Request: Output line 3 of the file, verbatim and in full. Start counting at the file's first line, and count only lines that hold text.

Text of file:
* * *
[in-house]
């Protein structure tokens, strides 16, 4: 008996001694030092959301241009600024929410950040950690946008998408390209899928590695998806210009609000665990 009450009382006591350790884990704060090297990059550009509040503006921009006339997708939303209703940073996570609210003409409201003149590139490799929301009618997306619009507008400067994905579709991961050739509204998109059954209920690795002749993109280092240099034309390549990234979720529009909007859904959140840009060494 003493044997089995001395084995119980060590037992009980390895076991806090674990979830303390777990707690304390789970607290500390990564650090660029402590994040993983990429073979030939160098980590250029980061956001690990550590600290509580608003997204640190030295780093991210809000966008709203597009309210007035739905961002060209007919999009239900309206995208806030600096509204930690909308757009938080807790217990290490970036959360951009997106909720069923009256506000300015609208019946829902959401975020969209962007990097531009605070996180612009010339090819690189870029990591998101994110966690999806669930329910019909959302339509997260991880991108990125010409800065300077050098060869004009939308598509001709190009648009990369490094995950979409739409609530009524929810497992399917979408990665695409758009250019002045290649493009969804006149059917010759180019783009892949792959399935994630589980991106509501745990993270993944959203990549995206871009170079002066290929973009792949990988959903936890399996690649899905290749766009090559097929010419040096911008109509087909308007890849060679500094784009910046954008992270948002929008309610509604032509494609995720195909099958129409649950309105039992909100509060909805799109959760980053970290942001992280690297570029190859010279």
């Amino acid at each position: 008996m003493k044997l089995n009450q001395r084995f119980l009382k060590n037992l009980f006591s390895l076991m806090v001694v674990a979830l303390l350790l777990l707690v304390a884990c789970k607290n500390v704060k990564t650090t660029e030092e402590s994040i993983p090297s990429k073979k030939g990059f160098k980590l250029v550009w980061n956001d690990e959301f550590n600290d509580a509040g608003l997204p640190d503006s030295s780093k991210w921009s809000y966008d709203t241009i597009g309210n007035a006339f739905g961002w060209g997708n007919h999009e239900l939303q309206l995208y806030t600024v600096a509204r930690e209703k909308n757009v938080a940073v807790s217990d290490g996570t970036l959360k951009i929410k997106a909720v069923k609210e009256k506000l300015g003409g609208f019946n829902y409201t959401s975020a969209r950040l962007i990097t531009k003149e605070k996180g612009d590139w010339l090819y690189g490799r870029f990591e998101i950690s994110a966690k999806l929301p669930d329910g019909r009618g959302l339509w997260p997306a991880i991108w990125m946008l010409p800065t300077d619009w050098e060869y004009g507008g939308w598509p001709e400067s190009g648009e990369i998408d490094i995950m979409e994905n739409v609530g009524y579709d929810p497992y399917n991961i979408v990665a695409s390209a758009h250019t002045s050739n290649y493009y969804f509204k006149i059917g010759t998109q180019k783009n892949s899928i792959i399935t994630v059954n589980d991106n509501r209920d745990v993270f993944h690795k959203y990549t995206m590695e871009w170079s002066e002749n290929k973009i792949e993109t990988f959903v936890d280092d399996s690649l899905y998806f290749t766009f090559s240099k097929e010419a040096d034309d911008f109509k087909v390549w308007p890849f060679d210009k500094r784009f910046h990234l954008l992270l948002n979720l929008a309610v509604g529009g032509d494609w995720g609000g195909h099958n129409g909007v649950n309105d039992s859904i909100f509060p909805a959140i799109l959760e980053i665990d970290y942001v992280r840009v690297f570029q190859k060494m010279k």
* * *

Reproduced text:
């Amino acid at each position: 008996m003493k044997l089995n009450q001395r084995f119980l009382k060590n037992l009980f006591s390895l076991m806090v001694v674990a979830l303390l350790l777990l707690v304390a884990c789970k607290n500390v704060k990564t650090t660029e030092e402590s994040i993983p090297s990429k073979k030939g990059f160098k980590l250029v550009w980061n956001d690990e959301f550590n600290d509580a509040g608003l997204p640190d503006s030295s780093k991210w921009s809000y966008d709203t241009i597009g309210n007035a006339f739905g961002w060209g997708n007919h999009e239900l939303q309206l995208y806030t600024v600096a509204r930690e209703k909308n757009v938080a940073v807790s217990d290490g996570t970036l959360k951009i929410k997106a909720v069923k609210e009256k506000l300015g003409g609208f019946n829902y409201t959401s975020a969209r950040l962007i990097t531009k003149e605070k996180g612009d590139w010339l090819y690189g490799r870029f990591e998101i950690s994110a966690k999806l929301p669930d329910g019909r009618g959302l339509w997260p997306a991880i991108w990125m946008l010409p800065t300077d619009w050098e060869y004009g507008g939308w598509p001709e400067s190009g648009e990369i998408d490094i995950m979409e994905n739409v609530g009524y579709d929810p497992y399917n991961i979408v990665a695409s390209a758009h250019t002045s050739n290649y493009y969804f509204k006149i059917g010759t998109q180019k783009n892949s899928i792959i399935t994630v059954n589980d991106n509501r209920d745990v993270f993944h690795k959203y990549t995206m590695e871009w170079s002066e002749n290929k973009i792949e993109t990988f959903v936890d280092d399996s690649l899905y998806f290749t766009f090559s240099k097929e010419a040096d034309d911008f109509k087909v390549w308007p890849f060679d210009k500094r784009f910046h990234l954008l992270l948002n979720l929008a309610v509604g529009g032509d494609w995720g609000g195909h099958n129409g909007v649950n309105d039992s859904i909100f509060p909805a959140i799109l959760e980053i665990d970290y942001v992280r840009v690297f570029q190859k060494m010279k």